I’m a British photographer, partly based in Mexico. Whilst there I became interested in the idea of making a journey through the US, and creating a photographic journal of my travels. The extraordinary 2016 presidential election seemed to present a unique opportunity. So I drove 8,000 miles by car in 5 weeks, covering 13 American states as well as Washington, DC. The publication Divided States is now complete and represents the fruits of my journey: 244 pages containing 154 still images and 18,000 words of text.
The 2020 US presidential election is underway. It will be more significant than 2016, as the outcome in November will confirm the country’s ideological direction: was Trump’s 2016 win an anomaly – or did it signal a broad-based shift towards populist nationalism? Some commentators claim that the US is in the midst of a cold civil war, which could make the 2020 election the most divisive in American history. Divided States takes us back exactly 4 years to where the story started the material contained in Divided States is timely, engaging and topical subject as the 2020 US presidential election plays out this year.
I went to America to bear witness to its final week and the aftermath of Election Day on the 8th November 2016. I had a single symbolic goal: to arrive at the White House – the same objective both Clinton and Trump were aiming for. Otherwise, my route and all my encounters and experiences evolved through chance, with the unfolding election saga a continual backdrop, but not always the dominant factor. Above all, I wanted to explore Americans’ take on the state of their nation at this hugely significant time. What would people’s reaction be to the prospect of the first female president? Or the first reality-TV-star president?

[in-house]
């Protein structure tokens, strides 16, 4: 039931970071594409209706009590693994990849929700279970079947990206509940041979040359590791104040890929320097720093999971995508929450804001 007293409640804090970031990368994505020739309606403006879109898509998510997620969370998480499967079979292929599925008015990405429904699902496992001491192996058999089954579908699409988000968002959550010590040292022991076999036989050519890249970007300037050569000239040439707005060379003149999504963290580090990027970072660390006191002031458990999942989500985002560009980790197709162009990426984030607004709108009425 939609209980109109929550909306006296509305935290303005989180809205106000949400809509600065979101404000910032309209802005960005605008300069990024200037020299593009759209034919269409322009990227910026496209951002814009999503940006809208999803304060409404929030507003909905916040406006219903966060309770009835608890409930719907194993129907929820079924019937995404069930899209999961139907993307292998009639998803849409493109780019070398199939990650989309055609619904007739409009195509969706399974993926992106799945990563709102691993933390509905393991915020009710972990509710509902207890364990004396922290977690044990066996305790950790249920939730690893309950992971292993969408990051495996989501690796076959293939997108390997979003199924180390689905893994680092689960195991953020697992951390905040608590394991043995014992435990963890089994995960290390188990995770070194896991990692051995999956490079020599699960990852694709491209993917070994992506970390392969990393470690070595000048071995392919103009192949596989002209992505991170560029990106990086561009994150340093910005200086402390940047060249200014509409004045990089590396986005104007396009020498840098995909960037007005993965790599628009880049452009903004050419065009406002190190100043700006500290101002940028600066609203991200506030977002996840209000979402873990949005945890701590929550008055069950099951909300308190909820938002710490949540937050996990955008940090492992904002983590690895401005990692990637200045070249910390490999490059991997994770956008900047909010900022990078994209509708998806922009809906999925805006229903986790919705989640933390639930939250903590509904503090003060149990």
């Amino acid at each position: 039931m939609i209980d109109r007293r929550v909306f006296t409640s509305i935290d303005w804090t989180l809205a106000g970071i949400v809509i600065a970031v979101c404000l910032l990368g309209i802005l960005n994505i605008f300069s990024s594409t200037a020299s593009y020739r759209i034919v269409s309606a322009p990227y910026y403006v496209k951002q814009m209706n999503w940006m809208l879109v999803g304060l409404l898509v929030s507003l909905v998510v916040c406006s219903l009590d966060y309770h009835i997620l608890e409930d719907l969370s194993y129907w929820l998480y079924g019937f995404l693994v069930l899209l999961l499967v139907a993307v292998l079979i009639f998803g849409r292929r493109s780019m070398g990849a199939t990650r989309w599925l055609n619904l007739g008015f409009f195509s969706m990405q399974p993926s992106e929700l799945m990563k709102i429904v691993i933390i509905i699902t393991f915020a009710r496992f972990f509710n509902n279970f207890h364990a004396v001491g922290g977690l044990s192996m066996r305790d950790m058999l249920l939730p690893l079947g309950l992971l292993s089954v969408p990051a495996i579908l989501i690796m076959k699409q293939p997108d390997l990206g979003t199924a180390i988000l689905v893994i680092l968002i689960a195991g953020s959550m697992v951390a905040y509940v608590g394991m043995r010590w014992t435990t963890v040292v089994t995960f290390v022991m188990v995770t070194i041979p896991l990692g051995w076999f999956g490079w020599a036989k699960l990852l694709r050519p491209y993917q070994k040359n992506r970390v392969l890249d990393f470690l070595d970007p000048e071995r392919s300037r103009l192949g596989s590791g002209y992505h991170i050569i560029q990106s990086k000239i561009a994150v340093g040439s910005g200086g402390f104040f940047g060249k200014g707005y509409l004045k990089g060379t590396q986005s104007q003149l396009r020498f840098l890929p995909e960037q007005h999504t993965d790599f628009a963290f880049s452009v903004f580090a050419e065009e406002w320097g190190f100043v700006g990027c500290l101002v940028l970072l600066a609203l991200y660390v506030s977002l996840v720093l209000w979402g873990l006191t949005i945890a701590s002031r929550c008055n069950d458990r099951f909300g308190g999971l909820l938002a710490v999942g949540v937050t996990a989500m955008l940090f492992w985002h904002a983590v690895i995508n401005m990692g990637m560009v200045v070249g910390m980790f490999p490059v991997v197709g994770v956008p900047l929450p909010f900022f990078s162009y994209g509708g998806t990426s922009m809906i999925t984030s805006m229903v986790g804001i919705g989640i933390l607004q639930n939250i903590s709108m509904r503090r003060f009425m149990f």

I also wanted to create an antidote to the media’s monotonous and frenzied acrimony whilst still engaging with the issues at hand whenever they came into play. As a European who was acting independently, without a political agenda, I hoped people might more candidly reveal their feelings about the situation and the candidates. Wherever I went, I tried to allow enough time to interact with the people I met and to draw them out; most of my encounters began when I saw an intriguing photographic opportunity, which then developed spontaneously into a dialogue. My subjects’ words, as much as my own reflections, became the primary text of the book making up a series of vignettes. Taken as a whole, I hope that those words, coupled with the photographs I took, serve to provide an insight into the divisions between Americans at an unprecedented historical moment.
Because the media hype around elections is so much about broad demographics, individual voices often get lost, especially voices from some of the less-than-thriving towns and the isolated communities I made a point of visiting. I wanted to create a more intimate picture of the mood in the country than was available on TV — not just a photographic journal of my travels but also a narrative featuring a highly diverse cast of characters encountered on that journey. For me this was the fulfilment of a life-long dream to embark upon an American road trip with a camera. I like to think that the publication Divided States will offer readers the opportunity to share the experience of the journey I made.
As I promote Divided States I am also seeking commissions/funding/grants to enable me to cover the 2020 election even more extensively than my first trip. Once again, I plan to journey through the US, listening to people’s stories to discover how they are reacting to the political storm swirling around them in their daily lives. My questions are these: How much have people’s opinions altered since 2016? And if there have in fact been major changes in their beliefs and attitudes in the past four years, how might I best illuminate and clarify those changes?
Divided States is already a multi-media experiment, bringing still images and text together within a journal format. The still image — my fundamental mode of perception — remains the key element of the project in its current form. With the addition of further media, however, such as sound recordings and moving images, it would become possible to provide an even fuller portrait, bringing to life the road-trip experiences and going deeper into the subject to uncover and document more of the story.
Developing the concept in this way would create the potential for a multi-media installation, an exhibition that would offer a more dynamic, participatory experience for the audience whilst retaining the primacy of the still image. A longer journey through the US at this crucial point in its history would also allow me to post material strategically on social media along the way, and thus generate broader interest in the project.